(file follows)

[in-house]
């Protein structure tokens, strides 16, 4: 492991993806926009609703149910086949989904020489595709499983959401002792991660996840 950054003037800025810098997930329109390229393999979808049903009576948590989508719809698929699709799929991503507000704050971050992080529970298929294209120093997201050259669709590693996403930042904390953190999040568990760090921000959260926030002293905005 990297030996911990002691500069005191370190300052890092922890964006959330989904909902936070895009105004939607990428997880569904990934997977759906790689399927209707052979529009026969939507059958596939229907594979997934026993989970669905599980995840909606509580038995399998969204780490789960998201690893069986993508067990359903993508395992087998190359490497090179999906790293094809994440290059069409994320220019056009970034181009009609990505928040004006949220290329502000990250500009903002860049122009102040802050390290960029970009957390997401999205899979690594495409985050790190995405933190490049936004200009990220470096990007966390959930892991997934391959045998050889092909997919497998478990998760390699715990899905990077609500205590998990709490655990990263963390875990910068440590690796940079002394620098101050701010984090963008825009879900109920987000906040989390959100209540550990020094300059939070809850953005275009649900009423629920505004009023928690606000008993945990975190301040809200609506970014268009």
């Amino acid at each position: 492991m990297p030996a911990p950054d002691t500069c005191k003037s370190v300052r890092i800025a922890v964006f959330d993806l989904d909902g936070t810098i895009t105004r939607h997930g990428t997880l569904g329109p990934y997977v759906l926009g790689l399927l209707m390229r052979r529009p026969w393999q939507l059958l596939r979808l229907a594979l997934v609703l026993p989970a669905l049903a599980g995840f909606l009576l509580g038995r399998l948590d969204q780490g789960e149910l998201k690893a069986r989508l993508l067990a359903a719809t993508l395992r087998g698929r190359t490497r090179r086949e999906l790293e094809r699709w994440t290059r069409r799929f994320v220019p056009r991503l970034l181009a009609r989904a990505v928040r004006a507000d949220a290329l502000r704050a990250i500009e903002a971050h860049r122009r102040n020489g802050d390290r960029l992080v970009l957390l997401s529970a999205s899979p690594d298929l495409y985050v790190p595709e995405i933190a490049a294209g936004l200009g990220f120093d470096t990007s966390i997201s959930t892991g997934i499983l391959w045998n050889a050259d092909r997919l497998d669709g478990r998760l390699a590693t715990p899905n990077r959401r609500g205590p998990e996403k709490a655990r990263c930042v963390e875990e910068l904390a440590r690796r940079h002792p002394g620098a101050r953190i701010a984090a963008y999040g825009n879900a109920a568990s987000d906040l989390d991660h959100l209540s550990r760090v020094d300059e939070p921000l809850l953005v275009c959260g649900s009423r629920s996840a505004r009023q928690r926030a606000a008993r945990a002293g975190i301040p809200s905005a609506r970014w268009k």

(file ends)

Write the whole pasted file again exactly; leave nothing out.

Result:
[in-house]
């Protein structure tokens, strides 16, 4: 492991993806926009609703149910086949989904020489595709499983959401002792991660996840 950054003037800025810098997930329109390229393999979808049903009576948590989508719809698929699709799929991503507000704050971050992080529970298929294209120093997201050259669709590693996403930042904390953190999040568990760090921000959260926030002293905005 990297030996911990002691500069005191370190300052890092922890964006959330989904909902936070895009105004939607990428997880569904990934997977759906790689399927209707052979529009026969939507059958596939229907594979997934026993989970669905599980995840909606509580038995399998969204780490789960998201690893069986993508067990359903993508395992087998190359490497090179999906790293094809994440290059069409994320220019056009970034181009009609990505928040004006949220290329502000990250500009903002860049122009102040802050390290960029970009957390997401999205899979690594495409985050790190995405933190490049936004200009990220470096990007966390959930892991997934391959045998050889092909997919497998478990998760390699715990899905990077609500205590998990709490655990990263963390875990910068440590690796940079002394620098101050701010984090963008825009879900109920987000906040989390959100209540550990020094300059939070809850953005275009649900009423629920505004009023928690606000008993945990975190301040809200609506970014268009």
């Amino acid at each position: 492991m990297p030996a911990p950054d002691t500069c005191k003037s370190v300052r890092i800025a922890v964006f959330d993806l989904d909902g936070t810098i895009t105004r939607h997930g990428t997880l569904g329109p990934y997977v759906l926009g790689l399927l209707m390229r052979r529009p026969w393999q939507l059958l596939r979808l229907a594979l997934v609703l026993p989970a669905l049903a599980g995840f909606l009576l509580g038995r399998l948590d969204q780490g789960e149910l998201k690893a069986r989508l993508l067990a359903a719809t993508l395992r087998g698929r190359t490497r090179r086949e999906l790293e094809r699709w994440t290059r069409r799929f994320v220019p056009r991503l970034l181009a009609r989904a990505v928040r004006a507000d949220a290329l502000r704050a990250i500009e903002a971050h860049r122009r102040n020489g802050d390290r960029l992080v970009l957390l997401s529970a999205s899979p690594d298929l495409y985050v790190p595709e995405i933190a490049a294209g936004l200009g990220f120093d470096t990007s966390i997201s959930t892991g997934i499983l391959w045998n050889a050259d092909r997919l497998d669709g478990r998760l390699a590693t715990p899905n990077r959401r609500g205590p998990e996403k709490a655990r990263c930042v963390e875990e910068l904390a440590r690796r940079h002792p002394g620098a101050r953190i701010a984090a963008y999040g825009n879900a109920a568990s987000d906040l989390d991660h959100l209540s550990r760090v020094d300059e939070p921000l809850l953005v275009c959260g649900s009423r629920s996840a505004r009023q928690r926030a606000a008993r945990a002293g975190i301040p809200s905005a609506r970014w268009k």